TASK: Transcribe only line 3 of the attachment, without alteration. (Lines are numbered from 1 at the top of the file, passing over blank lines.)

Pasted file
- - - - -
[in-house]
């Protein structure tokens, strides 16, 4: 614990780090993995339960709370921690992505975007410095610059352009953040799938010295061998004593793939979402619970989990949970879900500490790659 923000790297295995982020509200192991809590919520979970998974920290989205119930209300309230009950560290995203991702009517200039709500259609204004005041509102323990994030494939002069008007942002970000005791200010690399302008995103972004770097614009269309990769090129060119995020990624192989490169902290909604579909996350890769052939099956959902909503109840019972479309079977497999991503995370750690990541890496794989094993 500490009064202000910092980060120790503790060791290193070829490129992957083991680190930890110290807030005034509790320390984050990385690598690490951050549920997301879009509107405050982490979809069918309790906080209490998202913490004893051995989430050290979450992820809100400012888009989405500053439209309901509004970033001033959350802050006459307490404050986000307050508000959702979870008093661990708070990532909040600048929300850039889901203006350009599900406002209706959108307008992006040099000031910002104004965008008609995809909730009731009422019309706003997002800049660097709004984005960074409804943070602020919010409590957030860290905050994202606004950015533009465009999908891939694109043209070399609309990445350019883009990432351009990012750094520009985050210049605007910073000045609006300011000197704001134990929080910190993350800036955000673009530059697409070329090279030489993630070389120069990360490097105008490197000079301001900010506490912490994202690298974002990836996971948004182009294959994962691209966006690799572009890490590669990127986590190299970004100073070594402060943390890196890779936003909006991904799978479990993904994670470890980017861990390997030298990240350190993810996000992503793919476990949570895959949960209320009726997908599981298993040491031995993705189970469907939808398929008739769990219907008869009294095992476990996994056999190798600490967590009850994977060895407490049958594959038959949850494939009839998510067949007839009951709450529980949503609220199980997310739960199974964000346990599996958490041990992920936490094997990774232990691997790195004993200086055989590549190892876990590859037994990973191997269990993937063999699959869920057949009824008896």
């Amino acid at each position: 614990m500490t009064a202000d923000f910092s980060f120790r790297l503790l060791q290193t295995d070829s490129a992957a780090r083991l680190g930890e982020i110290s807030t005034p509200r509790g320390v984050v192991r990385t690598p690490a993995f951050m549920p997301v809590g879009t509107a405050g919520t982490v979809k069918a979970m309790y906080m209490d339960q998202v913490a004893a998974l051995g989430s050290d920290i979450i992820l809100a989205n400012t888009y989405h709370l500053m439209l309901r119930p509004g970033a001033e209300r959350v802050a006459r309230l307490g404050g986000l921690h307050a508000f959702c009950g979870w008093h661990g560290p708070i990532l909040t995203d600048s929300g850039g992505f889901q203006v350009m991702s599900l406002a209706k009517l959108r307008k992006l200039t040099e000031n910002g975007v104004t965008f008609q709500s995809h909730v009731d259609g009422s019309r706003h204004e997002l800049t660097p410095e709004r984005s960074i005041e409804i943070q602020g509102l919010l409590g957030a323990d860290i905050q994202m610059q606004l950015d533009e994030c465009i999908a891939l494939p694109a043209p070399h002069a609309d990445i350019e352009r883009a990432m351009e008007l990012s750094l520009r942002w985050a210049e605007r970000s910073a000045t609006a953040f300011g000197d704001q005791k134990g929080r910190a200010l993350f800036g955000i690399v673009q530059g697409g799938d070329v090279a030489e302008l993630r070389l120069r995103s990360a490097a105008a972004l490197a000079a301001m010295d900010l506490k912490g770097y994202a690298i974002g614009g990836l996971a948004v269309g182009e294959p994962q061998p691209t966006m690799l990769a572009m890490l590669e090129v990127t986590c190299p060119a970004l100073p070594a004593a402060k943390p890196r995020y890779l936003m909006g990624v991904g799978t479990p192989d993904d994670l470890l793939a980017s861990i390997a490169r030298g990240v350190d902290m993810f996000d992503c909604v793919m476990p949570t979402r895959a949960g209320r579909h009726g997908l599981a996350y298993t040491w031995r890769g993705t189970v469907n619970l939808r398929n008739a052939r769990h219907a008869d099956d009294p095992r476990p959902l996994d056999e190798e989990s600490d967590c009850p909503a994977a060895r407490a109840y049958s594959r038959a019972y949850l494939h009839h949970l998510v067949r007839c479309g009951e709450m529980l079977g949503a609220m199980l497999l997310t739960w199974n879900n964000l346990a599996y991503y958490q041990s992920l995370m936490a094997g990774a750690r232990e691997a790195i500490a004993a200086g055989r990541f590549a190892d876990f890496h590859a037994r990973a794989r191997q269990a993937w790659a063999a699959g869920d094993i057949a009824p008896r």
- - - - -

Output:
């Amino acid at each position: 614990m500490t009064a202000d923000f910092s980060f120790r790297l503790l060791q290193t295995d070829s490129a992957a780090r083991l680190g930890e982020i110290s807030t005034p509200r509790g320390v984050v192991r990385t690598p690490a993995f951050m549920p997301v809590g879009t509107a405050g919520t982490v979809k069918a979970m309790y906080m209490d339960q998202v913490a004893a998974l051995g989430s050290d920290i979450i992820l809100a989205n400012t888009y989405h709370l500053m439209l309901r119930p509004g970033a001033e209300r959350v802050a006459r309230l307490g404050g986000l921690h307050a508000f959702c009950g979870w008093h661990g560290p708070i990532l909040t995203d600048s929300g850039g992505f889901q203006v350009m991702s599900l406002a209706k009517l959108r307008k992006l200039t040099e000031n910002g975007v104004t965008f008609q709500s995809h909730v009731d259609g009422s019309r706003h204004e997002l800049t660097p410095e709004r984005s960074i005041e409804i943070q602020g509102l919010l409590g957030a323990d860290i905050q994202m610059q606004l950015d533009e994030c465009i999908a891939l494939p694109a043209p070399h002069a609309d990445i350019e352009r883009a990432m351009e008007l990012s750094l520009r942002w985050a210049e605007r970000s910073a000045t609006a953040f300011g000197d704001q005791k134990g929080r910190a200010l993350f800036g955000i690399v673009q530059g697409g799938d070329v090279a030489e302008l993630r070389l120069r995103s990360a490097a105008a972004l490197a000079a301001m010295d900010l506490k912490g770097y994202a690298i974002g614009g990836l996971a948004v269309g182009e294959p994962q061998p691209t966006m690799l990769a572009m890490l590669e090129v990127t986590c190299p060119a970004l100073p070594a004593a402060k943390p890196r995020y890779l936003m909006g990624v991904g799978t479990p192989d993904d994670l470890l793939a980017s861990i390997a490169r030298g990240v350190d902290m993810f996000d992503c909604v793919m476990p949570t979402r895959a949960g209320r579909h009726g997908l599981a996350y298993t040491w031995r890769g993705t189970v469907n619970l939808r398929n008739a052939r769990h219907a008869d099956d009294p095992r476990p959902l996994d056999e190798e989990s600490d967590c009850p909503a994977a060895r407490a109840y049958s594959r038959a019972y949850l494939h009839h949970l998510v067949r007839c479309g009951e709450m529980l079977g949503a609220m199980l497999l997310t739960w199974n879900n964000l346990a599996y991503y958490q041990s992920l995370m936490a094997g990774a750690r232990e691997a790195i500490a004993a200086g055989r990541f590549a190892d876990f890496h590859a037994r990973a794989r191997q269990a993937w790659a063999a699959g869920d094993i057949a009824p008896r």